Reporters should find out if there’s any agreement between Dems and the GOP on competitive districts, as there was in 1980Friday, April 29th, 2011
Reporters don’t have much time to pore over Nexis, like I do, and they might argue that even if they had extra time, they wouldn’t want to spend it researching stories about redistricting, which seems to end the same way every ten years anyway.
But I found an old news article about redistricting that reporters would benefit from knowing about.
Rocky Mountain News reporter Michele Ames interviewed Colorado GOP Chair Bo Callaway and Democratic Governor Dick Lamm about the redistricting process of 1980, during which they occupied parallel universes and otherwise didn’t concur, like we’re seeing of the partisans today.
But Ames discovered that, twenty years after their legislative battle, the two were willing to admit they secretly agreed on redistricting, even though the Colorado legislature deadlocked on the redistricting matter and it was sent to court.
Lamm told the Rocky (Dec. 29, 2000):
“Bo approached me during this battle and he said, ‘Let’s divide up this state in as close and as even districts and make all the candidates earn their elected office,” Lamm said. “He was right and I admire him for it.”
Callaway was also quoted:
“The best thing for the state of Colorado is more competition,” Callaway said. “Make them really run. Make them win your vote. I believed it then, and I still do.”
This became known as Callamandering, and the Rocky supported it in an editorial about 10 years later, saying competitive districts “give life to the proper spirit of politics” (Rocky, May 28, 2001).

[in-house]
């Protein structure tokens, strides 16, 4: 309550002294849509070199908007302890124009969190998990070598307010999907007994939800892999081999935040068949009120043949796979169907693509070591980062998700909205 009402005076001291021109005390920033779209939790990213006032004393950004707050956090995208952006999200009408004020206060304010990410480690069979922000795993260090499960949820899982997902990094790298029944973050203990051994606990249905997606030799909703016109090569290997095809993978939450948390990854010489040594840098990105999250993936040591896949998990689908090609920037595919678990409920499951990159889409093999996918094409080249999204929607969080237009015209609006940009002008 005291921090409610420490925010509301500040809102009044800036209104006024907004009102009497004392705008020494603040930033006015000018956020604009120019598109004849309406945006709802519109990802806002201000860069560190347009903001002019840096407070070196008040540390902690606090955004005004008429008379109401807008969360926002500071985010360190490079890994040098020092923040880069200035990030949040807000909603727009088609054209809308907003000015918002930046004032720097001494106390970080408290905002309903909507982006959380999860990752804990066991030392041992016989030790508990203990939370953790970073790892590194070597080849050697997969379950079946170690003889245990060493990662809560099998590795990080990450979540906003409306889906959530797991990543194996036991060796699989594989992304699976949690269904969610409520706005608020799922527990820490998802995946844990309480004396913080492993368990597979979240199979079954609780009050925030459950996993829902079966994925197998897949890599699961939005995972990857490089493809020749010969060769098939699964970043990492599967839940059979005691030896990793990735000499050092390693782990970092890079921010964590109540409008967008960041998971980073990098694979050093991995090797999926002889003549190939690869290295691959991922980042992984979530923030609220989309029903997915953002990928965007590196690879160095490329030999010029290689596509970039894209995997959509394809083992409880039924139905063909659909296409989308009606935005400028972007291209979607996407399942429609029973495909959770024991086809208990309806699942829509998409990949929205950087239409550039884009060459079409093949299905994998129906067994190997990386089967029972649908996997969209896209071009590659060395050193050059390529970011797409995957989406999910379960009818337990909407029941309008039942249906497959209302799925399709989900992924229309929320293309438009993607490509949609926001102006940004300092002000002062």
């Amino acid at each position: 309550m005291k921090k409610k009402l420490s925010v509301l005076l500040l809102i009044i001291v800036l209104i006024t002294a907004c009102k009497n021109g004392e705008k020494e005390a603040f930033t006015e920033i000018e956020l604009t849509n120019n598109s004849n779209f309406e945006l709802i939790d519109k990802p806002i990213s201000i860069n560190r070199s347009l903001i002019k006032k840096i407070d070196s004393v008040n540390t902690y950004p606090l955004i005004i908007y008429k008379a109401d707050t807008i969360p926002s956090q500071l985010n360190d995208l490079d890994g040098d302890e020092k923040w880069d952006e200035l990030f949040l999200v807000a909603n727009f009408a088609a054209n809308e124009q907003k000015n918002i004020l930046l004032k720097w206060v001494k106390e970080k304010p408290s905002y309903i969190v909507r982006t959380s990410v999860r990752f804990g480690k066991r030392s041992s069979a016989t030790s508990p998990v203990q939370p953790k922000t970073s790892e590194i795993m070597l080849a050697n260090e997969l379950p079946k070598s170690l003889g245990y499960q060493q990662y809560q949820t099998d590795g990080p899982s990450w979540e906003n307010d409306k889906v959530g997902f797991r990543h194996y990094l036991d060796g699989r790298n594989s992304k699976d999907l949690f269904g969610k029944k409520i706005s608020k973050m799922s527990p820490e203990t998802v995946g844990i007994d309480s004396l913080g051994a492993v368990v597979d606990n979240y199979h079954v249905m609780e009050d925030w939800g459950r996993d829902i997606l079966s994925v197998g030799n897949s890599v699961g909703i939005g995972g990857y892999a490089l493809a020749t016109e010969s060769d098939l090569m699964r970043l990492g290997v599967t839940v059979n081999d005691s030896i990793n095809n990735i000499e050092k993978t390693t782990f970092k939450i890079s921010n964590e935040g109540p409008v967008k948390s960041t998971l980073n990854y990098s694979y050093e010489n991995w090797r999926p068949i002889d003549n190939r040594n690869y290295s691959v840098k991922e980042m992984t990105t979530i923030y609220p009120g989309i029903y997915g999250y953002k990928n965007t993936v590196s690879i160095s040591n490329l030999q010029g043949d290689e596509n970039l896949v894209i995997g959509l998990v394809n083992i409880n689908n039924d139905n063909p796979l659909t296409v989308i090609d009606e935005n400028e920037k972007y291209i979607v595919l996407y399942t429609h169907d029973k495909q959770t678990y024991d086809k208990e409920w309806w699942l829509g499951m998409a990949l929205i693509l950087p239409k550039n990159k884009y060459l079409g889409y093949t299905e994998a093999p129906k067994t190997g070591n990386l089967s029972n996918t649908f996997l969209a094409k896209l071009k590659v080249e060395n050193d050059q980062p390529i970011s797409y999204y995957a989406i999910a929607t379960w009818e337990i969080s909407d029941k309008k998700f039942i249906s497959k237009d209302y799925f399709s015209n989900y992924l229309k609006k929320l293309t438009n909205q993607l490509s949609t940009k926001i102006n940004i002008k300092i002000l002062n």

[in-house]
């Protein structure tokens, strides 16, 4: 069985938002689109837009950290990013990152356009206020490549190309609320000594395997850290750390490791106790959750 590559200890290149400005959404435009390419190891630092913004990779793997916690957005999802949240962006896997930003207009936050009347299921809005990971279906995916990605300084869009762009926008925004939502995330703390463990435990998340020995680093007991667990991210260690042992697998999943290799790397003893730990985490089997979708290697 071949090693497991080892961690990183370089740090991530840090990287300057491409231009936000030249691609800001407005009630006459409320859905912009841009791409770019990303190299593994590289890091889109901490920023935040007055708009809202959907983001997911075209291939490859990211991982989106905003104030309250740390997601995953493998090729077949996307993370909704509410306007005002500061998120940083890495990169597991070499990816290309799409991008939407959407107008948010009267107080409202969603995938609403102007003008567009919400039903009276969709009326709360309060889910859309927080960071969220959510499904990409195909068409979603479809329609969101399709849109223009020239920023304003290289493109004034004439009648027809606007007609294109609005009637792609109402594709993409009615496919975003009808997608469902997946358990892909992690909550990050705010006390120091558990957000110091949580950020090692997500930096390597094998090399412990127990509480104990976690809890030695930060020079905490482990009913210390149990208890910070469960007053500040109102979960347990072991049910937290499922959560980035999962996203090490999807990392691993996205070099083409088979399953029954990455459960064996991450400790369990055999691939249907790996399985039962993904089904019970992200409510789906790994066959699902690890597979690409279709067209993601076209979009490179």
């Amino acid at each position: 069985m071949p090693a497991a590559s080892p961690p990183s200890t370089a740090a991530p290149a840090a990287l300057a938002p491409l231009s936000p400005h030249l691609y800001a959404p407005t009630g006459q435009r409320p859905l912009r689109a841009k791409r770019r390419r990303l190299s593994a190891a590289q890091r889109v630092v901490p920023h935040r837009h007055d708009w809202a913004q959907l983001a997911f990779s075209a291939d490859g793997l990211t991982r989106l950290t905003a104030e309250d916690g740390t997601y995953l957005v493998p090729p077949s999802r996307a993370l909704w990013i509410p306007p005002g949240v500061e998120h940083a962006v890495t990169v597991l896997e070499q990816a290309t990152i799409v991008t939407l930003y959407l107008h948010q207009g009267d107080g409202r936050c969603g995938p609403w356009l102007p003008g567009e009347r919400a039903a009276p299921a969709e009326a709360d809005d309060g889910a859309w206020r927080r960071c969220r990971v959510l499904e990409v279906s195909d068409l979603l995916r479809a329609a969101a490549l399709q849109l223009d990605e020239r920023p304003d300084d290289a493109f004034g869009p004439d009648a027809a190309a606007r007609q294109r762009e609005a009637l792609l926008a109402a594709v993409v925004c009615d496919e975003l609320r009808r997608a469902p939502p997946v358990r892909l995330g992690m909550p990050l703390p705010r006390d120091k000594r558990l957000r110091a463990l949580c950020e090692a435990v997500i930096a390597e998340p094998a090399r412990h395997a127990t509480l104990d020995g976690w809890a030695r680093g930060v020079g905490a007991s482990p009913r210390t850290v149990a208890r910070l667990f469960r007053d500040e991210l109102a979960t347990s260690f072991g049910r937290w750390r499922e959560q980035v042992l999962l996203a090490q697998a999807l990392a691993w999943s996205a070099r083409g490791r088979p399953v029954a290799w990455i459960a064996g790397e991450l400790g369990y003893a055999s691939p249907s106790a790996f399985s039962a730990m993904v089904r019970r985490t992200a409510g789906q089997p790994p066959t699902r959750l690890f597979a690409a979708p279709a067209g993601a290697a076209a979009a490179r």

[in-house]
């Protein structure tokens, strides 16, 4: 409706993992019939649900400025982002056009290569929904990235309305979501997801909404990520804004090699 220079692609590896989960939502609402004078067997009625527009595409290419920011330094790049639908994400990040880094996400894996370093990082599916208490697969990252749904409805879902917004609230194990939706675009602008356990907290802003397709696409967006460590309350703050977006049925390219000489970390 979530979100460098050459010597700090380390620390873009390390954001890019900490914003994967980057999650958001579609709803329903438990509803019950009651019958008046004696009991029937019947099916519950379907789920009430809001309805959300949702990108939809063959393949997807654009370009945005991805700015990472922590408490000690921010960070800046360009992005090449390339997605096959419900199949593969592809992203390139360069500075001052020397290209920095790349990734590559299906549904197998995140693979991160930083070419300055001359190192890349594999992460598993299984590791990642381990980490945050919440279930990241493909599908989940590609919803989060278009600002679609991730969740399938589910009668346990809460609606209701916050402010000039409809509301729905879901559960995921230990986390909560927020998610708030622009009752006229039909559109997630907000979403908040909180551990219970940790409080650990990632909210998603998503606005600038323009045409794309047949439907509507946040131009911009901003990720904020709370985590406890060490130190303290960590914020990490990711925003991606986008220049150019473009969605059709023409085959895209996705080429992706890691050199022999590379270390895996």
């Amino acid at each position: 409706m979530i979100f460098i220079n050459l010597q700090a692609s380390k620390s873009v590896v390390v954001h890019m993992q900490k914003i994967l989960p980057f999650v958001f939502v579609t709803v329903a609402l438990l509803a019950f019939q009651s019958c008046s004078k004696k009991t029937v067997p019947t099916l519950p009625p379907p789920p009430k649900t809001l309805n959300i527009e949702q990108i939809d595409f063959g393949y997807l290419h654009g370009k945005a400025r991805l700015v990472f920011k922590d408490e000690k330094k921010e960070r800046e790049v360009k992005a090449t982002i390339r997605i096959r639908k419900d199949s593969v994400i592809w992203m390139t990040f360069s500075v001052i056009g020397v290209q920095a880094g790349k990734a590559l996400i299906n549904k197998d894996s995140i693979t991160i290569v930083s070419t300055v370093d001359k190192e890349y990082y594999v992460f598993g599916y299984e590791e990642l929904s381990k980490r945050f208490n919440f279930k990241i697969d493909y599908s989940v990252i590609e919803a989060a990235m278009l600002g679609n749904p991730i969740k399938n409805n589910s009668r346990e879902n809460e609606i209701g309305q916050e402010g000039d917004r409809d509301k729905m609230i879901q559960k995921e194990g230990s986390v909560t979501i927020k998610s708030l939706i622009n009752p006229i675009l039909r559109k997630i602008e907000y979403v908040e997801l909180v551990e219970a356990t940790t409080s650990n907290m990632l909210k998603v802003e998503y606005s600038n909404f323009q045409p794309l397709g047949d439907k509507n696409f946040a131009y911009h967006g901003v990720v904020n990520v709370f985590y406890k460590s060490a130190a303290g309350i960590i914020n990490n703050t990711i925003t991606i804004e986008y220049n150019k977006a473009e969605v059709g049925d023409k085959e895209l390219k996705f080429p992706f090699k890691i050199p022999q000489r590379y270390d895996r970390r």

And here’s another interesting piece of the article.
In 2000, then House Speaker Carl Bev Bledsoe (R-Hugo) openly supported the concept of competitive districts. He told the Rocky:
“If you’re interested in good government, you’re interested in competition. It makes both parties stronger,” Bledsoe said. “Then, whoever wins, it holds their feet to the fire.”
Despite this nod toward good government, the Colorado Legislature couldn’t agree in the year 2000, and the congressional map was again drawn by the courts.
But it did make me wonder, this time around, are Colorado Republicans saying they don’t want competitive districts? I realize, of course, that competitiveness is in the eyes of the beholder, and it obviously can be used as a smokescreen for partisan manipulation, but still, it’s hard to disagree with Callaway, Lamm, and Bledsoe above.
Please correct me if I’m wrong, but The Denver Post has yet to report, in its print edition, what the GOP thinks about competitive districts. Numerous Democrats are on record as supporting it. (The search function on the Spot blog is down, but I couldn’t find anything there.)
Clearly, The Post, should find out what GOP lawmakers think and let readers know.
We’ve seen some comments about competiveness from GOP lawmakers in other news outlets, and they are not consistent.
In December, GOP Senate Minority Leader Mike Kopp told the Colorado Statesman, “Citizens want a fair and open process with competitive districts.” The Coloradoan reported that Rep. Amy Stephens favors competitive districts as well.
The Colorado Senate website, run by Democrats, quoted Sen. Mark Sheffel (R-Parker) as saying at an April 20 hearing, “I wanted to raise the point that if we’re talking about this competitiveness that I would urge caution.”
Sen. Greg Brophy (R-Wray) was quoted from the same hearing:
“I think we already have a competitive state and I worry that on the other side of that competitive coin, that it just breeds more polarization among the electorate.”
But fellow Republicans reportedly disagree with that:
“It’s the lack of competitive districts that have led to the polarization of politics,” said Sen. Steve Ward, R-Littleton, told the Associated Press (April 24, 2008). He was running to replace Republican Congressman Tom Tancredo at the time.
Denver journalists would be doing democracy a favor if they would do some reporting and find out if there’s any agreement, somewhere, some way, between Colorado Dems and Republicans on the competitiveness issue. The first task is to get the thoughts of both sides on the table.